The Phillies 9-4 loss to the New York Mets on Monday all but put the nail in the coffin for the team’s 2018 postseason aspirations.
Instead of picking up a crucial game in the National League East division race against the Atlanta Braves, the Phillies remained 6.5 games behind their division foes with just 13 games left to play.
Mathematically, they haven’t been eliminated – they play the Braves seven times to end the year – but there’s no reason to believe that this team who has had a brutal August and September so far will find a way out of their losing ways to steal a playoff spot.
Here are five reasons why the Phillies’ season has fallen apart.
1. Chemistry issues
In June and July, the Phillies went a combined 28-25, which equaled out to a .528 winning percentage. In August and September, the Phillies have gone a combined 17-25 for a .404 winning percentage up to this point. Many contribute this collapse to team chemistry.
The Phillies added Asdrubal Cabrera, Wilson Ramos, Jose Bautista, and Justin Bour to try to inject life into the Phillies offense at the deadline, but it has backfired for the young team.
“We have theories about different things that may have contributed [to the collapse],” general manager Matt Klentak said. “It’s probably some kind of combination of a lot of things. I will not sit here and tell you the chemistry changed in such a way that that is the reason we struggled. I don’t believe that.”
Chemistry is certainly not the only issue, but it has definitely played a role in the Phillies demise.
2. Peaked too soon
Prior to the season, Fangraphs had the Phillies finishing 74-88, good for fourth in the National League East behind the Nationals, Mets and Braves. This was prior to the Phillies acquiring Jake Arrieta, but his 10-9 record this season has not moved the needle enough to really make a huge impact in that projection.
At 76-73, the Phillies have already beaten that projection and will finish at worst in third place in the National League East. But if they hadn’t had such a strong start, would there even be a conversation now?
Therefore, the Phillies may just be as good as national pundits had pegged them before the season.
3. The team can’t hit
As a team, the Phillies are tied for the 25th worst team batting average in the majors at .238. They’ve produced 641 runs which rank 22nd in the majors and 1,192 hits which rank 29th. They also rank third in the majors in strikeouts with 1,393.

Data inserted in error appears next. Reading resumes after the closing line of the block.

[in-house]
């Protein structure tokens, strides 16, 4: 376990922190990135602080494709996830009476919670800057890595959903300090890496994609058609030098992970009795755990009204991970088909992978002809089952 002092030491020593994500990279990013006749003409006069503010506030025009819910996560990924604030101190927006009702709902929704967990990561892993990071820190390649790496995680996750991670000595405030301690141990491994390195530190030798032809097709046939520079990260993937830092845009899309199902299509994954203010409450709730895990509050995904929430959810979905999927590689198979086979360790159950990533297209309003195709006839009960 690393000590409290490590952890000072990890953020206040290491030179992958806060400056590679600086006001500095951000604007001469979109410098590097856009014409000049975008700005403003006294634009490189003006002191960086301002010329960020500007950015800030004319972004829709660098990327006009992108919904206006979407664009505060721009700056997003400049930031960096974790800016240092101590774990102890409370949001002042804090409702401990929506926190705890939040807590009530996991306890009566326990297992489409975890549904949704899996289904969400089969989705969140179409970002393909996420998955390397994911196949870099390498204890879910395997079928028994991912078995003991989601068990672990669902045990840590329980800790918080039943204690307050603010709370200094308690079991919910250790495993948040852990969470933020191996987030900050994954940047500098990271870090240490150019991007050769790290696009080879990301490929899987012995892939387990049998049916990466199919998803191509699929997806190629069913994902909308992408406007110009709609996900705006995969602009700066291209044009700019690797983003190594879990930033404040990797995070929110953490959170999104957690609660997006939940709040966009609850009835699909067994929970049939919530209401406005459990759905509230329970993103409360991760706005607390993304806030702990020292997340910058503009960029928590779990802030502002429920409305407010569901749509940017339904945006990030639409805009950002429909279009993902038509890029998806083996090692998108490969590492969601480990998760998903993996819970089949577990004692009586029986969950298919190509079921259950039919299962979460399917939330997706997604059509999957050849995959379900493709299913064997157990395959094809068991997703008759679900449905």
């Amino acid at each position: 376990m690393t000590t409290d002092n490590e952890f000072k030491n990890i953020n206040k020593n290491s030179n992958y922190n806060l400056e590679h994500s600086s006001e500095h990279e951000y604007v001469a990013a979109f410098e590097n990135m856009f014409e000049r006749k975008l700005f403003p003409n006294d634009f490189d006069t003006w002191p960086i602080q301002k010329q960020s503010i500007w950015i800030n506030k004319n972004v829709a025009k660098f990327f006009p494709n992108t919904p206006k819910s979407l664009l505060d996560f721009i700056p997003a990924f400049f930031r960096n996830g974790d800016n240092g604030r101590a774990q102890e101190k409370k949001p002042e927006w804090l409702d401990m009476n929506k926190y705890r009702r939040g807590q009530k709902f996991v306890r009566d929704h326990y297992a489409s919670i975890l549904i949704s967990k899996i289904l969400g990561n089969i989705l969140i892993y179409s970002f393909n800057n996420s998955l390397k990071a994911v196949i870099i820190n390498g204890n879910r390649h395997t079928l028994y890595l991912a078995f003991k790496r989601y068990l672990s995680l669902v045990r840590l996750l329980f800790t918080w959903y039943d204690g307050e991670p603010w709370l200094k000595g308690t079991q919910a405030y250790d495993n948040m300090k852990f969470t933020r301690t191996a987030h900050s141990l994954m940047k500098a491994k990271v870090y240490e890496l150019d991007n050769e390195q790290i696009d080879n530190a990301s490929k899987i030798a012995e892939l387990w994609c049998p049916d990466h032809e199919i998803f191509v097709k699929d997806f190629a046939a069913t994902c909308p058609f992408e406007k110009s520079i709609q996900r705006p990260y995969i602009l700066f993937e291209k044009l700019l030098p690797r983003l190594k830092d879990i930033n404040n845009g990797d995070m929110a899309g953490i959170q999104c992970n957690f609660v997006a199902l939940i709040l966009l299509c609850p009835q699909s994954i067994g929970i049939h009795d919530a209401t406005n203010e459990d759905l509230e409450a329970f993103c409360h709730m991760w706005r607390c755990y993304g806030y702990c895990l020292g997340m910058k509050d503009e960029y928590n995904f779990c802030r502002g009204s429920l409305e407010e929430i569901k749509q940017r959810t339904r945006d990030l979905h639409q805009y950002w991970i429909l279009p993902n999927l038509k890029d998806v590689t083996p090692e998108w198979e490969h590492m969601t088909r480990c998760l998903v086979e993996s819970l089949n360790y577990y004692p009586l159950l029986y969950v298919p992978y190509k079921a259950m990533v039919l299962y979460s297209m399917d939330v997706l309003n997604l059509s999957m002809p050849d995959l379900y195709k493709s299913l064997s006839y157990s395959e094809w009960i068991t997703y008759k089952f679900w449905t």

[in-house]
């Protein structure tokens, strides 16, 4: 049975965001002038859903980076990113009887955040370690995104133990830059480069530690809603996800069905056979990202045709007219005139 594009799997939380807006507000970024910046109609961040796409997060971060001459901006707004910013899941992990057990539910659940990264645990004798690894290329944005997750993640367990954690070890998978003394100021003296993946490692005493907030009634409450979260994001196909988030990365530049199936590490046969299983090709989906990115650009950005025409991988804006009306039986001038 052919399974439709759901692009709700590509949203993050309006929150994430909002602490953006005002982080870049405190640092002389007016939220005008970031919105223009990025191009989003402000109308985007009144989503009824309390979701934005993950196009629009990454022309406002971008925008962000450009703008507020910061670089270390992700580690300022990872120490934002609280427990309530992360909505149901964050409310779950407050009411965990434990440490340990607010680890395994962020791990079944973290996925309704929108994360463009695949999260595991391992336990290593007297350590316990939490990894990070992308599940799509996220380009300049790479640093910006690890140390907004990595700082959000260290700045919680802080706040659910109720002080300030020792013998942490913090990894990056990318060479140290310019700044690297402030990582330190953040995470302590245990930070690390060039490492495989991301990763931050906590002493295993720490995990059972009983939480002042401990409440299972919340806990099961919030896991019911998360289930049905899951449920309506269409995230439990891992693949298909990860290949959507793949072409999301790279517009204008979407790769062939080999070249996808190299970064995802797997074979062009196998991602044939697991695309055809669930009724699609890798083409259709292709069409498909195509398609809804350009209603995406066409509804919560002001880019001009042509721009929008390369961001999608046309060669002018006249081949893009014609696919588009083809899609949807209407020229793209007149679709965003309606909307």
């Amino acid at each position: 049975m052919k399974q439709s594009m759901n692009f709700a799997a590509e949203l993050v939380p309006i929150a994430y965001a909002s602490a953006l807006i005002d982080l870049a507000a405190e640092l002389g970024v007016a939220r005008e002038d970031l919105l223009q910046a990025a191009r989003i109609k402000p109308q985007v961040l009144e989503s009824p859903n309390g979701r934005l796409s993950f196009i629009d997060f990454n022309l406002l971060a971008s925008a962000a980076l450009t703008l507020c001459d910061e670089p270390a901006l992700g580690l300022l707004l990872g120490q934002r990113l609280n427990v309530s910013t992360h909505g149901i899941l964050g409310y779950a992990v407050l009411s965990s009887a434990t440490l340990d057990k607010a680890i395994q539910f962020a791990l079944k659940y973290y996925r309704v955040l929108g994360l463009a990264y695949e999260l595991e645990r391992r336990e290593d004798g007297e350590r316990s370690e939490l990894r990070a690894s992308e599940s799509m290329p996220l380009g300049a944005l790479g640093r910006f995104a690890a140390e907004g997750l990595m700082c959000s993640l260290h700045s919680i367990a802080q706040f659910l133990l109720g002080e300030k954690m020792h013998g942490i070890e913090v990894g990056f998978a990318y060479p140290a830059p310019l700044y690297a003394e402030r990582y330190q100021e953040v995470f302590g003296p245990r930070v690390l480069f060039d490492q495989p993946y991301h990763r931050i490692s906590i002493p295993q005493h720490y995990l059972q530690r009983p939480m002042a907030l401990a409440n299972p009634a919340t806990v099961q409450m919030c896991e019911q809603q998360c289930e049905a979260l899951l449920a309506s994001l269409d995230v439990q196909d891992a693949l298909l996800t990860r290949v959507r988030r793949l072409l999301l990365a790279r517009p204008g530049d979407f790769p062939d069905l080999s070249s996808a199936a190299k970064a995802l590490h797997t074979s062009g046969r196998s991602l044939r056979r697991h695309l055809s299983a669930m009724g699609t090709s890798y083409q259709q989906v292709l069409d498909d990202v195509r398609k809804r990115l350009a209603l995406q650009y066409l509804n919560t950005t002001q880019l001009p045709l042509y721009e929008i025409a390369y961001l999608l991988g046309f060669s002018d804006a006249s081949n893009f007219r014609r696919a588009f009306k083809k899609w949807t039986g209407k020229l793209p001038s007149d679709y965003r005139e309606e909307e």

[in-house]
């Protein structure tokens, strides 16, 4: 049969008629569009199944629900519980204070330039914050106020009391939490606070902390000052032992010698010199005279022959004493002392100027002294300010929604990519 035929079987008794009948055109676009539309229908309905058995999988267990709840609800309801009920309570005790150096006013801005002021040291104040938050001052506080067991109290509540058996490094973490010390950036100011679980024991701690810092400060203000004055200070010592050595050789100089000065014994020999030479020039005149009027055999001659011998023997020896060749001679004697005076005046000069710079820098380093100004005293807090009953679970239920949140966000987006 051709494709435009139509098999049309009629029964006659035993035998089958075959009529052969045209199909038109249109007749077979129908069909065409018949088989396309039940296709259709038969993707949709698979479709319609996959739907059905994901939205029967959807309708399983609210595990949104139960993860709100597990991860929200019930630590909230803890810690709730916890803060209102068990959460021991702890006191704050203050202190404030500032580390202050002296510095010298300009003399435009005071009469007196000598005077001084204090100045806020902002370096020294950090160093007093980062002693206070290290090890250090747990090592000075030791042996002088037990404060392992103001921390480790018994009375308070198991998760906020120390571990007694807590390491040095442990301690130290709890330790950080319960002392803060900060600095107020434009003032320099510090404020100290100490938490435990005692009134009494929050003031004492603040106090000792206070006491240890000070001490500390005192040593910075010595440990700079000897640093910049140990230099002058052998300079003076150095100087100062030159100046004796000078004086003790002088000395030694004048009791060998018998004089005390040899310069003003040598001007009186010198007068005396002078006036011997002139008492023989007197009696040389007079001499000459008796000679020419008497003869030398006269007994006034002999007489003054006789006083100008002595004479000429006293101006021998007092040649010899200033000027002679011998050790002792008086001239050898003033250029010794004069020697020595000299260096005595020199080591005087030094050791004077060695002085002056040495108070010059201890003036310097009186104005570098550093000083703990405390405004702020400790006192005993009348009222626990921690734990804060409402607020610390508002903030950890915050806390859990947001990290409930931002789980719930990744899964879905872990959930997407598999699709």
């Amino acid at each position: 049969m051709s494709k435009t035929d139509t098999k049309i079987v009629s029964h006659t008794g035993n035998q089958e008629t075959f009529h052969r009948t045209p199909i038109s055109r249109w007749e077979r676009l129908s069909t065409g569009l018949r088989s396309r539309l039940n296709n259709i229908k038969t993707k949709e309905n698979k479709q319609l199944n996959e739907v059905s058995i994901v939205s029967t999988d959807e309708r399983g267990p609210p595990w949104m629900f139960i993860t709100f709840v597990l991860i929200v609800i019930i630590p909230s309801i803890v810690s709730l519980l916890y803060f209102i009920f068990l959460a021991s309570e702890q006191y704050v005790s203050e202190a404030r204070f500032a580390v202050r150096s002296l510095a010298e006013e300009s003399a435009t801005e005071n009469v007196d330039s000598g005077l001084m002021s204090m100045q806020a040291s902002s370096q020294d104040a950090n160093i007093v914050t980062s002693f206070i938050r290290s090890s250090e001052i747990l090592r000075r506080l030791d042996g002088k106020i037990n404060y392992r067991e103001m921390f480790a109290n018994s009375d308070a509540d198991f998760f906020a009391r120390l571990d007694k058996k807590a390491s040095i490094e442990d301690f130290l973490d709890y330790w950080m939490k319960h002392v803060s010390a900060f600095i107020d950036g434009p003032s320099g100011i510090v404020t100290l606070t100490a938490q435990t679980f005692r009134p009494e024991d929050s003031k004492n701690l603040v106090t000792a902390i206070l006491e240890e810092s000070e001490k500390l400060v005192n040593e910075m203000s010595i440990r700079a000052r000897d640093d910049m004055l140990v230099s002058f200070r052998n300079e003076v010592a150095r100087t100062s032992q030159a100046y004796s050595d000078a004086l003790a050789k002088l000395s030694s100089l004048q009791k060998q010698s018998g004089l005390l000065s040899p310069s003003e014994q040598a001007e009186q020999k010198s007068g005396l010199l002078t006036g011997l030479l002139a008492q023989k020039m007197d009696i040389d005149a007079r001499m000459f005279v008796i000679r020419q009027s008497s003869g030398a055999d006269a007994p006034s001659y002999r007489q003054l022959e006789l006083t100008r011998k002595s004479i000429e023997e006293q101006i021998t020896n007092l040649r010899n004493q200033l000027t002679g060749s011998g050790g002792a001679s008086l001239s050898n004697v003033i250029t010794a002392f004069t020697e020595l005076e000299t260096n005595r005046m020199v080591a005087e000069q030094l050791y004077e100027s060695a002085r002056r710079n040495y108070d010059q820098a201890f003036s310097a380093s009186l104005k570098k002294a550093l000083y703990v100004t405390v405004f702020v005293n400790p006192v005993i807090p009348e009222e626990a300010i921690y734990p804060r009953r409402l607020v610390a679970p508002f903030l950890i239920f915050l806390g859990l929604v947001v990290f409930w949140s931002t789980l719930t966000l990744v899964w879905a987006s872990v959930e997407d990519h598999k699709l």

When you can’t manufacture offense, you’re not going to win many games no matter how good your pitching staff is. This has certainly played a major role in the Phillies decline.
4. Pitching collapse
In July, the Phillies’ pitching staff amassed a 15-11 record which ranked ninth in the majors and had an ERA of 3.26 which ranked third.
In August, the staff dropped to 17th in wins at 13-14 and 14th in ERA at 4.05. In September, the staff has dropped all the way down to 27th in wins at 4-11 and 26th in ERA at 5.18.
For a team that hasn’t been hitting, the demise of the pitching staff has proved to be devastating. Tacking on an extra two runs a game that the team would need to win has proven to be too great of a challenge.
5. Bad team management
At the end of the day, everything that has gone wrong can be boiled down to bad team management. For a manager in Gabe Kapler that values analytics in his decision-making, there have been plenty of examples throughout the season where he didn’t put the Phillies in a position to win baseball games.
“It’s not one thing,” Kapler said regarding the Phillies struggles. “It’s a collection of many, many things. And to try to boil it down to one thing doesn’t appreciate all the variables.”
This sentiment doesn’t inspire much hope for the Phillies fan base. As a manager, you should be able to pinpoint deficiencies and eliminate them. But if the past two months have proven anything, it’s that those deficiencies have only gotten worse.